Estimates for the timescale for delta formation vary from decades (Francesco Salese et al) to as you say, millenia. But the Neretva Vallis knickpoint level with the inner crater wall, which could be taken as the beginning of the delta, is the same elevation as the bottom of the outflow channel penetration of the crater wall. Assuming the formation of the outflow breach was due to overtopping, the lake level would have been over 200 metres above the current delta and once overtopped the flow of a few hundred cubic kilometres of water would have resulted in rapid erosion of the gap. While not definitive the implication is that the bulk of the delta as we see it was formed after the breach had lowered the lake level and bounded the depth.
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Ant103
post Apr 17 2022, 09:31 AM
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QUOTE (Phil Stooke @ Apr 15 2022, 11:24 PM) *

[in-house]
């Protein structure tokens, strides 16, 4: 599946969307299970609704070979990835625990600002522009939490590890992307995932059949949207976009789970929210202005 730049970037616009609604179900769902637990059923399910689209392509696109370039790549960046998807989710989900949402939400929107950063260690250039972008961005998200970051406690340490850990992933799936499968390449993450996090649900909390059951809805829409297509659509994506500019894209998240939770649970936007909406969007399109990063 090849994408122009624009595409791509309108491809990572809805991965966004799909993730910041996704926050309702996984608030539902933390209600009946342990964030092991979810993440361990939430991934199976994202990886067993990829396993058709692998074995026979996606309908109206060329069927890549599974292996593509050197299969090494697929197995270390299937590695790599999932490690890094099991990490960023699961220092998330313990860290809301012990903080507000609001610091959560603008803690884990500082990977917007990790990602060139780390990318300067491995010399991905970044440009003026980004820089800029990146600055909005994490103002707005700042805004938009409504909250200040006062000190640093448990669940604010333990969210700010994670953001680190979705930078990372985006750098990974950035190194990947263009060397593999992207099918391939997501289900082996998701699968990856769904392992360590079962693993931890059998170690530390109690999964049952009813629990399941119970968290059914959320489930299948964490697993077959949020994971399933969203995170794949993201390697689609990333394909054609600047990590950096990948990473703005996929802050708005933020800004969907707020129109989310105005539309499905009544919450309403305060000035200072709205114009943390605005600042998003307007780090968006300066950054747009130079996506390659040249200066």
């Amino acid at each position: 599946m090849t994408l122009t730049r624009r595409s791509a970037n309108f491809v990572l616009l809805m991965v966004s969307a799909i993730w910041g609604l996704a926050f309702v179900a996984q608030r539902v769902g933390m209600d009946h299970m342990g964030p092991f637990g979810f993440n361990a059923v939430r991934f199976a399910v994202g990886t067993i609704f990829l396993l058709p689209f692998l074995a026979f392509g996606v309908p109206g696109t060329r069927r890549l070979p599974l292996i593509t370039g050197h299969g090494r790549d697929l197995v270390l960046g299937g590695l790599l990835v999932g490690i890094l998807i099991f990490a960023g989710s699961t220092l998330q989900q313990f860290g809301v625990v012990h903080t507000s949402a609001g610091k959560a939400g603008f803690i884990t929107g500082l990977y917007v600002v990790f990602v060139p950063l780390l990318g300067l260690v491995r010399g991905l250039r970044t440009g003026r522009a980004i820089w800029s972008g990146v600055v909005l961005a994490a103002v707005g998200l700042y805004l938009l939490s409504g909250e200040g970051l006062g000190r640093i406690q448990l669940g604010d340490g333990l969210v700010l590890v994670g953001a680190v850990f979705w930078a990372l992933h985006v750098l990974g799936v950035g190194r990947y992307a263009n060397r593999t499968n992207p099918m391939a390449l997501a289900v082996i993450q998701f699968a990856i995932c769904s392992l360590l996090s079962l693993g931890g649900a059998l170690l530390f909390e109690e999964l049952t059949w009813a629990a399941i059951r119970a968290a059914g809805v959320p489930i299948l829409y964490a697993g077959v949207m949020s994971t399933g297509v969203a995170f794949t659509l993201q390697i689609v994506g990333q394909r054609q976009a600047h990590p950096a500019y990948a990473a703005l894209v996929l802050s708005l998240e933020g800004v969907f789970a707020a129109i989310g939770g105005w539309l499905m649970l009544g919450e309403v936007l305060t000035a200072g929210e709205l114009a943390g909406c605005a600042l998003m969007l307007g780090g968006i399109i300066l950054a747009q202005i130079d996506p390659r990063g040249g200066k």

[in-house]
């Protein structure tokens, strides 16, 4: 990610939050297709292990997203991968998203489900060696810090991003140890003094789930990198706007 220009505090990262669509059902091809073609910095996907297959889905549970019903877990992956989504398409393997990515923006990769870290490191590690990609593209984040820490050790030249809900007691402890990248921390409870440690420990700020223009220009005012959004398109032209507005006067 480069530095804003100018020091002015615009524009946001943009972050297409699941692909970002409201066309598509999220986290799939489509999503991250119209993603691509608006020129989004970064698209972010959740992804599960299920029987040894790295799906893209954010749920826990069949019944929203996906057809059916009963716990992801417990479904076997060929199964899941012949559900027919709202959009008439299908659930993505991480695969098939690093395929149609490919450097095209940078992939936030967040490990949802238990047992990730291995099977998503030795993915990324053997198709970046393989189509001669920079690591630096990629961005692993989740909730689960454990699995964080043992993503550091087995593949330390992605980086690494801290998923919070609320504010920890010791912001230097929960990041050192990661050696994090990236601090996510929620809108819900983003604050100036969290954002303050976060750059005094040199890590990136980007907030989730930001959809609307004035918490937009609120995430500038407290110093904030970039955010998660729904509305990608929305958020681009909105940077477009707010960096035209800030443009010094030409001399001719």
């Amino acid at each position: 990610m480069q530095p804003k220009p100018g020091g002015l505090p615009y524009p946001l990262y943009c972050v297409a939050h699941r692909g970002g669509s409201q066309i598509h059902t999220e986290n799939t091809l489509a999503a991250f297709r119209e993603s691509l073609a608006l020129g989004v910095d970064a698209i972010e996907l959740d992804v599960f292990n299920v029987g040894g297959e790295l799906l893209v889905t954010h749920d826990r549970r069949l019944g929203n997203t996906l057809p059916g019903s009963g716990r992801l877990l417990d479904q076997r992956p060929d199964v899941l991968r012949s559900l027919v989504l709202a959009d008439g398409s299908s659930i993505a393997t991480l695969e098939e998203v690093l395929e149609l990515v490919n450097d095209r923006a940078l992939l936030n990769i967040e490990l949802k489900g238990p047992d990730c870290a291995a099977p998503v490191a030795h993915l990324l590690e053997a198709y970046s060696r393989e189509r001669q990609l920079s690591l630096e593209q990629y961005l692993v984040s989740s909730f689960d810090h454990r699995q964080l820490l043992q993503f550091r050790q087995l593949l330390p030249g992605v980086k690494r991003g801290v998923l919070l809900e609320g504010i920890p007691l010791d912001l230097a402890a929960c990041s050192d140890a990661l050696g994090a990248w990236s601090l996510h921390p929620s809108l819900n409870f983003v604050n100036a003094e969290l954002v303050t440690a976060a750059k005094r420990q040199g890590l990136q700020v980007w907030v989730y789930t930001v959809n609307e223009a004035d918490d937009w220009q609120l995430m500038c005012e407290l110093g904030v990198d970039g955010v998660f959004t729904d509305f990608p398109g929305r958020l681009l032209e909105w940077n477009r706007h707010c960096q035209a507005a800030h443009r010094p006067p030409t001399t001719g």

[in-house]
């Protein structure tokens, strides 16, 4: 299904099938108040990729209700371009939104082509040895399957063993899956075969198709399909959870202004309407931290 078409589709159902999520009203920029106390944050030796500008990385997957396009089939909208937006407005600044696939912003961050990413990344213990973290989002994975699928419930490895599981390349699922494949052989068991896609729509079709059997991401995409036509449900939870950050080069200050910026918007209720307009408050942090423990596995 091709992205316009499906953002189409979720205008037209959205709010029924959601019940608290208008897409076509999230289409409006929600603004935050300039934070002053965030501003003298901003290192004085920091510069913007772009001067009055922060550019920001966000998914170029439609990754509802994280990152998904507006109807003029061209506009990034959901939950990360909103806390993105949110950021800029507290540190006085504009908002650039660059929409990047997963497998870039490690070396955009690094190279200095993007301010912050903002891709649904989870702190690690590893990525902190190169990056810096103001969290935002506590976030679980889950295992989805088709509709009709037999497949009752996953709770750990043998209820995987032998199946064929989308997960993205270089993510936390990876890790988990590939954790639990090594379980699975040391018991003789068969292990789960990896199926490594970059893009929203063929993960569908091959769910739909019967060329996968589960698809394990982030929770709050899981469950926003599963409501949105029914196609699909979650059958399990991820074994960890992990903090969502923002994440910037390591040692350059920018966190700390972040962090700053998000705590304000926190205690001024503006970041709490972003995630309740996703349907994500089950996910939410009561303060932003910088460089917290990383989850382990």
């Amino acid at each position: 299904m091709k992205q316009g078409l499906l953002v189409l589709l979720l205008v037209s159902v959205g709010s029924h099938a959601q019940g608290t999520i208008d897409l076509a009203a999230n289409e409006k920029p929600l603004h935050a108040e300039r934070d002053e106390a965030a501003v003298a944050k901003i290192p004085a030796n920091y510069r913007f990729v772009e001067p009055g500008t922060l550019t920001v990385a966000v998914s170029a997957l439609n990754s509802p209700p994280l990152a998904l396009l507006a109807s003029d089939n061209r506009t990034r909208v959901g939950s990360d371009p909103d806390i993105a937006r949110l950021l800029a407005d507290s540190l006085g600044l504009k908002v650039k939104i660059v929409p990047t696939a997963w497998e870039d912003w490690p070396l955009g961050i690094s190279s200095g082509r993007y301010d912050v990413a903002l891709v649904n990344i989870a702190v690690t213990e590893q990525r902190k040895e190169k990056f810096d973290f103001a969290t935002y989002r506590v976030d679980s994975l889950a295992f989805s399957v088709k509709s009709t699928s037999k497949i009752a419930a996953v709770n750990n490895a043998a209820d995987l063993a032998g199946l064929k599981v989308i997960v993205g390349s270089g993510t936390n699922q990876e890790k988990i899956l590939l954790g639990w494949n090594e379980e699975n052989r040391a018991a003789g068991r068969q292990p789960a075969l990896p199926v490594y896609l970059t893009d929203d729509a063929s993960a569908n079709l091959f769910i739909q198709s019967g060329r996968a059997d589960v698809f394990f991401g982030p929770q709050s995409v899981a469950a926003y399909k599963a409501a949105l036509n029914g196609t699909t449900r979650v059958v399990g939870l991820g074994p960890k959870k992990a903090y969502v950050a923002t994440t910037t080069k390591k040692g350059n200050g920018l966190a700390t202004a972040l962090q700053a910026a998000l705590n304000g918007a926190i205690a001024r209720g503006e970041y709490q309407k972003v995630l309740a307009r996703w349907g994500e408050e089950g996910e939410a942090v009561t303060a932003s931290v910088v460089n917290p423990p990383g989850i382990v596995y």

A very cool place.


Indeed smile.gif

Sol 409 panorama :



Interactive version here, because some sky were shot this Sol :



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tau
post Apr 18 2022, 05:03 PM
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Sol 411 Mastcam-Z mosaic with enhanced colors and two "marsonauts" for scale

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SulliedGoon
post Apr 19 2022, 02:55 AM
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QUOTE (tau @ Apr 18 2022, 11:03 AM) *
two "marsonauts" for scale

Thanks for the human figures. I often struggle with size/scale perspective
and the familiar shapes really help (a lot) to add value to the feeling
of "being there".



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PaulH51
post Apr 19 2022, 11:11 AM
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Perseverance on the move once again after pausing from driving for a few sols
Tiled Sol 413 NavCam at RMC site 22-0788
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Julius
post Apr 19 2022, 11:20 AM
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What is the trough ahead of the rover, also visible on the orbital image? Polygonal terrain on the crater floor?
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neo56
post Apr 19 2022, 08:22 PM
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Panorama taken on sol 411 with Mastcam-Z Left. Three Forks is now clearly in sight.